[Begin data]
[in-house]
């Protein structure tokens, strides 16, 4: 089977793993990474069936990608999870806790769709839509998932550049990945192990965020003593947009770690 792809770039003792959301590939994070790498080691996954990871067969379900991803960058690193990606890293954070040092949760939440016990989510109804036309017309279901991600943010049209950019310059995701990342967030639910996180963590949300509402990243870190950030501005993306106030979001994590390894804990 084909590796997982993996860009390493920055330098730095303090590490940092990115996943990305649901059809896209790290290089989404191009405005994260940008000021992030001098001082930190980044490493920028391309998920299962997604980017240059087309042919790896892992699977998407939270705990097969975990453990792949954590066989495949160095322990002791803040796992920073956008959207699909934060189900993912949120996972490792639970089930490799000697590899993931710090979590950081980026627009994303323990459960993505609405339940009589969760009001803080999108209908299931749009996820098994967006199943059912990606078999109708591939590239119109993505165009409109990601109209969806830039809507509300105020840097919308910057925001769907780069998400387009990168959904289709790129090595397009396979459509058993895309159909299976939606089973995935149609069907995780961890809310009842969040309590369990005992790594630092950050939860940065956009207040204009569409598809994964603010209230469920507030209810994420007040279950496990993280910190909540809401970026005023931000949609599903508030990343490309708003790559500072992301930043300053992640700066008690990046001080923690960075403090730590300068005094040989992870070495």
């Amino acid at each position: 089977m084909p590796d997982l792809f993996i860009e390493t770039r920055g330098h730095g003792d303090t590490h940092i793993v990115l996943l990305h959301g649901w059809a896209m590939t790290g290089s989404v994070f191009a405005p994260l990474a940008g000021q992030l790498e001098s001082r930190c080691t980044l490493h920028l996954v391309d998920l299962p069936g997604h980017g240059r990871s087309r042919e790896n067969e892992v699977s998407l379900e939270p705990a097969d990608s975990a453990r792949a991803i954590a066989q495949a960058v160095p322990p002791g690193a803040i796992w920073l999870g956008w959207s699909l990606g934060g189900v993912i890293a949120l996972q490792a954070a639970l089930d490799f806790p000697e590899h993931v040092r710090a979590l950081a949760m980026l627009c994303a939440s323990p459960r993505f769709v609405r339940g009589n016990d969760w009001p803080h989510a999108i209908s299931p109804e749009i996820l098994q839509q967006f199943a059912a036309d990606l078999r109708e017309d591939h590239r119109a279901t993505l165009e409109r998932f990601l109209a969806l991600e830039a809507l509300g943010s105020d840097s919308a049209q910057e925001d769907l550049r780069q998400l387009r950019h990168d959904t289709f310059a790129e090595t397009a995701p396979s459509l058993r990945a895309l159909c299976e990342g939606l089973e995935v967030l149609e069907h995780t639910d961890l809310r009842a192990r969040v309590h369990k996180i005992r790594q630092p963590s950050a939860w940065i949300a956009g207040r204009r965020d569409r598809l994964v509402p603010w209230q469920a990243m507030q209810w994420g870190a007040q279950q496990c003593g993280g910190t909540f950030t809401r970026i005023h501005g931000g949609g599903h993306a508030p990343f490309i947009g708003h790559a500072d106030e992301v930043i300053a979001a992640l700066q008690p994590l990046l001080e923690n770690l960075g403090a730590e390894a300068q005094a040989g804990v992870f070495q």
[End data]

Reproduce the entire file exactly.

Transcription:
[in-house]
């Protein structure tokens, strides 16, 4: 089977793993990474069936990608999870806790769709839509998932550049990945192990965020003593947009770690 792809770039003792959301590939994070790498080691996954990871067969379900991803960058690193990606890293954070040092949760939440016990989510109804036309017309279901991600943010049209950019310059995701990342967030639910996180963590949300509402990243870190950030501005993306106030979001994590390894804990 084909590796997982993996860009390493920055330098730095303090590490940092990115996943990305649901059809896209790290290089989404191009405005994260940008000021992030001098001082930190980044490493920028391309998920299962997604980017240059087309042919790896892992699977998407939270705990097969975990453990792949954590066989495949160095322990002791803040796992920073956008959207699909934060189900993912949120996972490792639970089930490799000697590899993931710090979590950081980026627009994303323990459960993505609405339940009589969760009001803080999108209908299931749009996820098994967006199943059912990606078999109708591939590239119109993505165009409109990601109209969806830039809507509300105020840097919308910057925001769907780069998400387009990168959904289709790129090595397009396979459509058993895309159909299976939606089973995935149609069907995780961890809310009842969040309590369990005992790594630092950050939860940065956009207040204009569409598809994964603010209230469920507030209810994420007040279950496990993280910190909540809401970026005023931000949609599903508030990343490309708003790559500072992301930043300053992640700066008690990046001080923690960075403090730590300068005094040989992870070495």
């Amino acid at each position: 089977m084909p590796d997982l792809f993996i860009e390493t770039r920055g330098h730095g003792d303090t590490h940092i793993v990115l996943l990305h959301g649901w059809a896209m590939t790290g290089s989404v994070f191009a405005p994260l990474a940008g000021q992030l790498e001098s001082r930190c080691t980044l490493h920028l996954v391309d998920l299962p069936g997604h980017g240059r990871s087309r042919e790896n067969e892992v699977s998407l379900e939270p705990a097969d990608s975990a453990r792949a991803i954590a066989q495949a960058v160095p322990p002791g690193a803040i796992w920073l999870g956008w959207s699909l990606g934060g189900v993912i890293a949120l996972q490792a954070a639970l089930d490799f806790p000697e590899h993931v040092r710090a979590l950081a949760m980026l627009c994303a939440s323990p459960r993505f769709v609405r339940g009589n016990d969760w009001p803080h989510a999108i209908s299931p109804e749009i996820l098994q839509q967006f199943a059912a036309d990606l078999r109708e017309d591939h590239r119109a279901t993505l165009e409109r998932f990601l109209a969806l991600e830039a809507l509300g943010s105020d840097s919308a049209q910057e925001d769907l550049r780069q998400l387009r950019h990168d959904t289709f310059a790129e090595t397009a995701p396979s459509l058993r990945a895309l159909c299976e990342g939606l089973e995935v967030l149609e069907h995780t639910d961890l809310r009842a192990r969040v309590h369990k996180i005992r790594q630092p963590s950050a939860w940065i949300a956009g207040r204009r965020d569409r598809l994964v509402p603010w209230q469920a990243m507030q209810w994420g870190a007040q279950q496990c003593g993280g910190t909540f950030t809401r970026i005023h501005g931000g949609g599903h993306a508030p990343f490309i947009g708003h790559a500072d106030e992301v930043i300053a979001a992640l700066q008690p994590l990046l001080e923690n770690l960075g403090a730590e390894a300068q005094a040989g804990v992870f070495q």